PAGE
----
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How did it all go wrong for Jeremy Corbyn?

Labour looks set for a historic defeat in the general election.

Jeremy Corbyn arriving for the count at Sobell Leisure Centre for the Islington North.
Jeremy Corbyn arriving for the count at Sobell Leisure Centre for the Islington North.
Image: Joe Giddens/PA Wire/PA Images

THE UK ELECTION result looks set to be the worst night for the Labour party this century and is likely to herald the end of the Jeremy Corbyn era. 

The exit poll, released at 10pm on Thursday night, suggests that the party’s Brexit strategy has failed miserably, with Boris Johnson’s Conservative Party predicted to gain a large majority. 

Speaking on the BBC, shadow chancellor and Corbyn ally John McDonnell called the result “extremely disappointing”.

As for Corbyn himself, speaking after his re-election in Islington, he signalled that he would step aside after a “process of reflection” – not quite a resignation but an indication that his leadership is coming to an end soon.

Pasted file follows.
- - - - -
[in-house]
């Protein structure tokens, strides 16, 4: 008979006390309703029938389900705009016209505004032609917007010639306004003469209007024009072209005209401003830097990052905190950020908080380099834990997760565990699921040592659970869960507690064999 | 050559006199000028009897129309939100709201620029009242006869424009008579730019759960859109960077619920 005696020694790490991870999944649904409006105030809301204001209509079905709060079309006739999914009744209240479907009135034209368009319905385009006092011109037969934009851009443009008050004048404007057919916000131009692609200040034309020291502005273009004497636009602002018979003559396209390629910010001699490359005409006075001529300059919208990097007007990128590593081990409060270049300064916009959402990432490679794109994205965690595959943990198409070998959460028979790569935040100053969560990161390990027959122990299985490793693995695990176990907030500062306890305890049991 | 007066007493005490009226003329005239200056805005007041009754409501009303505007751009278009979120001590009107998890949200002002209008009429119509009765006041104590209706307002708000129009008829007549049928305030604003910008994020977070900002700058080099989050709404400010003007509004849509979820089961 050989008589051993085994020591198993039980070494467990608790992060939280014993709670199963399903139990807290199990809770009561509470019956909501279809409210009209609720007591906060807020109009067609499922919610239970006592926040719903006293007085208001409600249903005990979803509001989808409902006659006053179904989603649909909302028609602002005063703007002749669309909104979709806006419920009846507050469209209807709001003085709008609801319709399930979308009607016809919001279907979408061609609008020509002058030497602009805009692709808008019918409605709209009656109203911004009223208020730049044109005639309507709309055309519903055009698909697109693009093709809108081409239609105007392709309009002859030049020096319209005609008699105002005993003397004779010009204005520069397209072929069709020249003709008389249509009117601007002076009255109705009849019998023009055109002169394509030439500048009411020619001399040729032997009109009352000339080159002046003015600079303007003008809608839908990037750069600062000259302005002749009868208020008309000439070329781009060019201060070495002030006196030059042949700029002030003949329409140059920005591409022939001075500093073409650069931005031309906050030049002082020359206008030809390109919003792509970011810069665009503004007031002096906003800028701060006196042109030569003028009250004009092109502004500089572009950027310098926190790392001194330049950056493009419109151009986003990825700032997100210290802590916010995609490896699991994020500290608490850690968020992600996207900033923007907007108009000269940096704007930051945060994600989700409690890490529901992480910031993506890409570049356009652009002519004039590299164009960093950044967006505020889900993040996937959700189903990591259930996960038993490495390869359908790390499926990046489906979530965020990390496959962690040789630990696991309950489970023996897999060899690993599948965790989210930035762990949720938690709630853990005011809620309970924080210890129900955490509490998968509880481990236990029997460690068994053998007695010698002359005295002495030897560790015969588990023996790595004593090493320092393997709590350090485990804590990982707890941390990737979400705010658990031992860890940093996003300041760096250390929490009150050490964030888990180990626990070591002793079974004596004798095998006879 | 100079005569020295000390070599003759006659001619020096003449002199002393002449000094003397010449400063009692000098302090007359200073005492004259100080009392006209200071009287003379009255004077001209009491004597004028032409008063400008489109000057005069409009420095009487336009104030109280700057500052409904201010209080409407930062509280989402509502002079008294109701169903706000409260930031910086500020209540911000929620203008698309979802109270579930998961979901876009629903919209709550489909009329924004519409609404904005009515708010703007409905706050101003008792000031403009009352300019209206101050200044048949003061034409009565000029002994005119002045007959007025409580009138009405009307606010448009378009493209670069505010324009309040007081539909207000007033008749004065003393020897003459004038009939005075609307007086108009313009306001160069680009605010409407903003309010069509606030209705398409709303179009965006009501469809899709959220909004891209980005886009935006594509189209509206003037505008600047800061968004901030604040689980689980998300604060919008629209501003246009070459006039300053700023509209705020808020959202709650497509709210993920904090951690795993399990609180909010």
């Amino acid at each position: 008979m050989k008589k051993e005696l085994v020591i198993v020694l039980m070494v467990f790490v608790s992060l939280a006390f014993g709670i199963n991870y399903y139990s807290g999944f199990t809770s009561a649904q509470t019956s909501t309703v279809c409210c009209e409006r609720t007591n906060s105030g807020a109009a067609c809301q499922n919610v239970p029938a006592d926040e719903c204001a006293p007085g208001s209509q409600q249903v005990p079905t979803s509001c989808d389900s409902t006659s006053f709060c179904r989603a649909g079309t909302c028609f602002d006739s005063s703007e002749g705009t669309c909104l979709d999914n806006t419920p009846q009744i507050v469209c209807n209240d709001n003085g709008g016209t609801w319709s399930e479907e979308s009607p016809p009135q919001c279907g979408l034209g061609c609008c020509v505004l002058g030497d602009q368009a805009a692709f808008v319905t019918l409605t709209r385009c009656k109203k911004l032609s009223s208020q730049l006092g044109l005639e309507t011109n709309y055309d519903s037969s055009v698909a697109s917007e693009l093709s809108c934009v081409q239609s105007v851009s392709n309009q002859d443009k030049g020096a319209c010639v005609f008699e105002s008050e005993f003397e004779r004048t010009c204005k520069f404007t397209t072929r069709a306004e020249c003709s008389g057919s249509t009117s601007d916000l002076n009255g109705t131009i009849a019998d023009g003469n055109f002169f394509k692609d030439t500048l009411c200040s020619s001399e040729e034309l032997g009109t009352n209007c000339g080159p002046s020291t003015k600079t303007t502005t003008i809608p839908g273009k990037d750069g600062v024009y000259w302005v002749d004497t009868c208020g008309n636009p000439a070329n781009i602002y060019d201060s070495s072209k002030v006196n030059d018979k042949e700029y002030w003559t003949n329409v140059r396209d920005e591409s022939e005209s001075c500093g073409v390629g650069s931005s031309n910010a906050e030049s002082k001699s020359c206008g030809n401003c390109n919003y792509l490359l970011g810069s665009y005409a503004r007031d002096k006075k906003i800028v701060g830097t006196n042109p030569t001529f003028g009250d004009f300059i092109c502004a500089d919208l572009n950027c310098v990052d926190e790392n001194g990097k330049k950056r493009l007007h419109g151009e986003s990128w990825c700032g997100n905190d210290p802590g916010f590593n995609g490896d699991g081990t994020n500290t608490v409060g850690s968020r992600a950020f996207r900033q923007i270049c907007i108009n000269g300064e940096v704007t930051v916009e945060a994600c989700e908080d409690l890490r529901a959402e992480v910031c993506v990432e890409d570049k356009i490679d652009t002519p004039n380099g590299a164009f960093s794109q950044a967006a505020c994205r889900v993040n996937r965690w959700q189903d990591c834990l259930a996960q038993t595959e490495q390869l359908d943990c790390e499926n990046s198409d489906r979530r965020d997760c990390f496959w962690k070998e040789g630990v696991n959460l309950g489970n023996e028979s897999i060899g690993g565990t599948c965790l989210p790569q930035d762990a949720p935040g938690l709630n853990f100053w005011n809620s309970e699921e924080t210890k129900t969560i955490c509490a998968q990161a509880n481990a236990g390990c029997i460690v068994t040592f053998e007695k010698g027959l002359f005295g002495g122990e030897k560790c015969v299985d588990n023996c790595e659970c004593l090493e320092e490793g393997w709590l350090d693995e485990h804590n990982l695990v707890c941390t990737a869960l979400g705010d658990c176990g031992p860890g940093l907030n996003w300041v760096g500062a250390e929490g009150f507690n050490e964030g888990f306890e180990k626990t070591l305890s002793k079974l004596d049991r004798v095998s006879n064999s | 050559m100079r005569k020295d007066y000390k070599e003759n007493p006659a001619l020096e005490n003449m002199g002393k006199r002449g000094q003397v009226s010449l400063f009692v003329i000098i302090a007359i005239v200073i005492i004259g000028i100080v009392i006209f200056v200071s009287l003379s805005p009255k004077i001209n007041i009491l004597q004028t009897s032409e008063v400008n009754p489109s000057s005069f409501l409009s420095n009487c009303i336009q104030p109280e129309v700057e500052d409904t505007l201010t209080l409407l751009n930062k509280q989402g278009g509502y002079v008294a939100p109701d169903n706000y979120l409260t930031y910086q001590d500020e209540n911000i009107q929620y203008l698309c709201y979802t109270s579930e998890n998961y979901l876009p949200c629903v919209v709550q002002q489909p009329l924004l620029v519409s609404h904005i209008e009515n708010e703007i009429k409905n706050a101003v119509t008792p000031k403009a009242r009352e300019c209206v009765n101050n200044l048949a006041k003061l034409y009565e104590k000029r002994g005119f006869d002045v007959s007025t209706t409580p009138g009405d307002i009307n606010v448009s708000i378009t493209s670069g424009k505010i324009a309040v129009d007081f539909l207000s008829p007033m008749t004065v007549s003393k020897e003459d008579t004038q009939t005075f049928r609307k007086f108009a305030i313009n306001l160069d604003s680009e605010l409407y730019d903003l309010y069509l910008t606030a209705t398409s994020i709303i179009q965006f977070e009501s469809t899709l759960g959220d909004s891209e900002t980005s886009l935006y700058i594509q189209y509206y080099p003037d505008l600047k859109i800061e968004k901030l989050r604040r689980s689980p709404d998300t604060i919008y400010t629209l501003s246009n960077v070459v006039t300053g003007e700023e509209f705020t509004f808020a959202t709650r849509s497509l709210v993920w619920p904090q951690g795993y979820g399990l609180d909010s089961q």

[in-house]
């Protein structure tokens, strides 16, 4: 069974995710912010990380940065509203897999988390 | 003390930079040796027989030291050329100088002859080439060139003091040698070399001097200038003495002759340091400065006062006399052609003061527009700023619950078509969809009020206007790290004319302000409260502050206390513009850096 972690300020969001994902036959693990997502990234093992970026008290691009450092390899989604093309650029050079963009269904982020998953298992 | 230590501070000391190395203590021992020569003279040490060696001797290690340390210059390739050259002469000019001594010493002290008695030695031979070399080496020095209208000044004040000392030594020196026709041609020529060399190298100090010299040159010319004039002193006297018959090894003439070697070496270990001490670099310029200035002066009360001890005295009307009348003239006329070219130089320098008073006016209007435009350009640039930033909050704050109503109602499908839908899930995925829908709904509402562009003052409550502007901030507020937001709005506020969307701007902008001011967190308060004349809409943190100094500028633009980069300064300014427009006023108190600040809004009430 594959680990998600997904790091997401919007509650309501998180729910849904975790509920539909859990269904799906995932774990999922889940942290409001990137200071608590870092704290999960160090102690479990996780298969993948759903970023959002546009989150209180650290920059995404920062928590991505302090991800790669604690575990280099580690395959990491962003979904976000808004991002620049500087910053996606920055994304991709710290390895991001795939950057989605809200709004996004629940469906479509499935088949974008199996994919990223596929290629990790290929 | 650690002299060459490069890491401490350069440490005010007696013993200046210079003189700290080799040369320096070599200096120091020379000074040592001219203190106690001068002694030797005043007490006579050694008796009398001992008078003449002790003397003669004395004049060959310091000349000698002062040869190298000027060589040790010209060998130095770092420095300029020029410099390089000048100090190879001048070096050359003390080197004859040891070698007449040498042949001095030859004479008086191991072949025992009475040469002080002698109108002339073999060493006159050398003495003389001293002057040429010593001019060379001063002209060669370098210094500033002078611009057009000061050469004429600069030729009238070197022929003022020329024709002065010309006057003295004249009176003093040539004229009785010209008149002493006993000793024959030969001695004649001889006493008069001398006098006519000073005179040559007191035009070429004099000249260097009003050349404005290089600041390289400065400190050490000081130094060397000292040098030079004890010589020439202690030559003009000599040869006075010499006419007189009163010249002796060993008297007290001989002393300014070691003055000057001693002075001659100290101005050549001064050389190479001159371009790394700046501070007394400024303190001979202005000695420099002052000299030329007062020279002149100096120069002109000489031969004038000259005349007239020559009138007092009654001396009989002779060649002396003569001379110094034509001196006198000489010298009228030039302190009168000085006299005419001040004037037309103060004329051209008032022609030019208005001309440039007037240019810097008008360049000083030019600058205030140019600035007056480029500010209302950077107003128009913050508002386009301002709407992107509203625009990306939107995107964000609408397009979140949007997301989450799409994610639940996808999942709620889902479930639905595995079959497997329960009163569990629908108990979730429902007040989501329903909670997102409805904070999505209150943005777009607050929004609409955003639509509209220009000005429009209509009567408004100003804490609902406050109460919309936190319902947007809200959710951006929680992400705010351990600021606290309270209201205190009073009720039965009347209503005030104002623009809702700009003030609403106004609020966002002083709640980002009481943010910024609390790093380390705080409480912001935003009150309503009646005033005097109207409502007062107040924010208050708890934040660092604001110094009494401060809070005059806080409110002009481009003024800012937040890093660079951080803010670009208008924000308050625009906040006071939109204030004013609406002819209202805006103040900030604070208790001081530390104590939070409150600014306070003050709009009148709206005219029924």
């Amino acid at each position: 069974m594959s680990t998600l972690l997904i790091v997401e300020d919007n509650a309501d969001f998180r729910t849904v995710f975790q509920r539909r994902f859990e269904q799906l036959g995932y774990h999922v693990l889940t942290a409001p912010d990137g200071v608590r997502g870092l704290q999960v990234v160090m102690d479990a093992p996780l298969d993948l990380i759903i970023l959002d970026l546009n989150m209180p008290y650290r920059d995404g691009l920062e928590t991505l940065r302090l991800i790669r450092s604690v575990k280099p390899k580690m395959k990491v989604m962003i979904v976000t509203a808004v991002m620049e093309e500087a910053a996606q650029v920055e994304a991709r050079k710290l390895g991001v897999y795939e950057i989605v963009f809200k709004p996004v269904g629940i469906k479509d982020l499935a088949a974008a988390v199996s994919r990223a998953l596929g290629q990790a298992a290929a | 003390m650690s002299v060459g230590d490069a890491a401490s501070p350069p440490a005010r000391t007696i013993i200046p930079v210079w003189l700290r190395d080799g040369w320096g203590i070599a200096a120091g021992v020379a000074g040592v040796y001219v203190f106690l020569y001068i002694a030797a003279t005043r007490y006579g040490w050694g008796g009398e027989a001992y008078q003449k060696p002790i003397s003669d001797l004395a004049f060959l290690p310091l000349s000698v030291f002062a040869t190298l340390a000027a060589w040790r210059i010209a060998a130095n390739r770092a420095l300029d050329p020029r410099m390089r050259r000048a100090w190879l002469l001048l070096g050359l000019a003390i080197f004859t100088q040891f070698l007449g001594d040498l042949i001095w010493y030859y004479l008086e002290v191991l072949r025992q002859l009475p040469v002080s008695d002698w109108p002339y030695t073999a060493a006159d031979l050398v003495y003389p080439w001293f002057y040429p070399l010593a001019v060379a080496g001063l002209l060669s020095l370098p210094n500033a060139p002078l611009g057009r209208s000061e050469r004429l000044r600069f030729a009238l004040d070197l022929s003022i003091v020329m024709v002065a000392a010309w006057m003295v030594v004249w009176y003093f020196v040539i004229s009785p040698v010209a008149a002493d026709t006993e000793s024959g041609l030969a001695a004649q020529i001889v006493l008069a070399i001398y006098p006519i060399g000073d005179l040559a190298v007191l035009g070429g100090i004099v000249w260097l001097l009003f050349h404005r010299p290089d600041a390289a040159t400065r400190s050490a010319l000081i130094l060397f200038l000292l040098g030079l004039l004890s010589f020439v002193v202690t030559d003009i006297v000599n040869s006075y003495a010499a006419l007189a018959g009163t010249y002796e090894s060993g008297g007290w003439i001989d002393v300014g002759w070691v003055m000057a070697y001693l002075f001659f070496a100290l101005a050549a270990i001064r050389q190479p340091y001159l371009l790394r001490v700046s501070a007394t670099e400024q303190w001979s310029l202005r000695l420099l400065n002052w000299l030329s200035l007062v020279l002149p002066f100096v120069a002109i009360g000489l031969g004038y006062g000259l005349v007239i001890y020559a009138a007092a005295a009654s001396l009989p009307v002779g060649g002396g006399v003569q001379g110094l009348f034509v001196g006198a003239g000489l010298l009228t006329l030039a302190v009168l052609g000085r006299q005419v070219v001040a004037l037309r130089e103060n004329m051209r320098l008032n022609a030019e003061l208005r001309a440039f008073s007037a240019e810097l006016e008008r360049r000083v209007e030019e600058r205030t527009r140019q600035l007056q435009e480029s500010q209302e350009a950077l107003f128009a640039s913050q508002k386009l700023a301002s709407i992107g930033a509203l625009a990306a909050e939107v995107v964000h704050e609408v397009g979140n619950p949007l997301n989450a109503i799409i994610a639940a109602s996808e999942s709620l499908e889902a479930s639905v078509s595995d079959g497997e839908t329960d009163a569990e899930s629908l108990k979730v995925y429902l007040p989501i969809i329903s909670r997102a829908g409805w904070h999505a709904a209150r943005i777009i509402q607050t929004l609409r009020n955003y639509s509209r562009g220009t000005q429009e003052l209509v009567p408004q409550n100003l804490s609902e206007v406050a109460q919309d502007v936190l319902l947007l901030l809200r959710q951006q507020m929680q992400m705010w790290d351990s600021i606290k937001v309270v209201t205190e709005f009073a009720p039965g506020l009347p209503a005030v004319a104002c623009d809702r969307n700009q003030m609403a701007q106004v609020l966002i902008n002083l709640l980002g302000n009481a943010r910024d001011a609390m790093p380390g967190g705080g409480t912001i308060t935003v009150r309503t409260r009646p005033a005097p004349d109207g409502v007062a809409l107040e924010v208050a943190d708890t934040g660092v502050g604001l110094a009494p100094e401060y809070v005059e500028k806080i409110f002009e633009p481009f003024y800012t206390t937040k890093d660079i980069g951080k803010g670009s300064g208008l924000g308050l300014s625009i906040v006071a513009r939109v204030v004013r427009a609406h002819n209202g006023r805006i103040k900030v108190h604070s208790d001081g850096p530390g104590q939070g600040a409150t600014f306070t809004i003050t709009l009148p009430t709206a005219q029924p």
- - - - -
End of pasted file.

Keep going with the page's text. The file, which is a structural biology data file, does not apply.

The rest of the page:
Ahead of the election, the focus had been on the ‘red wall’, a block of seats across the north of England that were traditionally Labour but largely voted Leave in 2016 – and whether voters could be tempted to vote Conservative.

While not all results are in, it does seem that Boris Johnson, with his none-too-subtle message of Get Brexit Done, has successfully breached that Labour wall. 

The projected results – the worst for Labour since 1935 – suggest that Corbyn will be forced to resign, setting up a battle for the future direction of the party. 

The rise and fall of Corbyn

Corbyn, a left-wing backbencher who has represented Islington North in London since 1983, was elected as leader of the party in 2015 on a surge of grassroots activism that rejected the New Labour tagline of the Tony Blair and Gordon Brown years. 

It was a shift from ‘third way’ politics that few expected. For some Labour members, it was a long-awaited renaissance, while for many Blairites it was a fundamentally misguided mistake. 

After surviving an attempt to remove him as leader, Corbyn headed into the 2017 general election with the polls suggesting his prospects were poor.

He didn’t win, but he also didn’t suffer the humiliating defeat many predicted.

Instead Labour won 40% of the vote and managed to deprive Theresa May of a majority.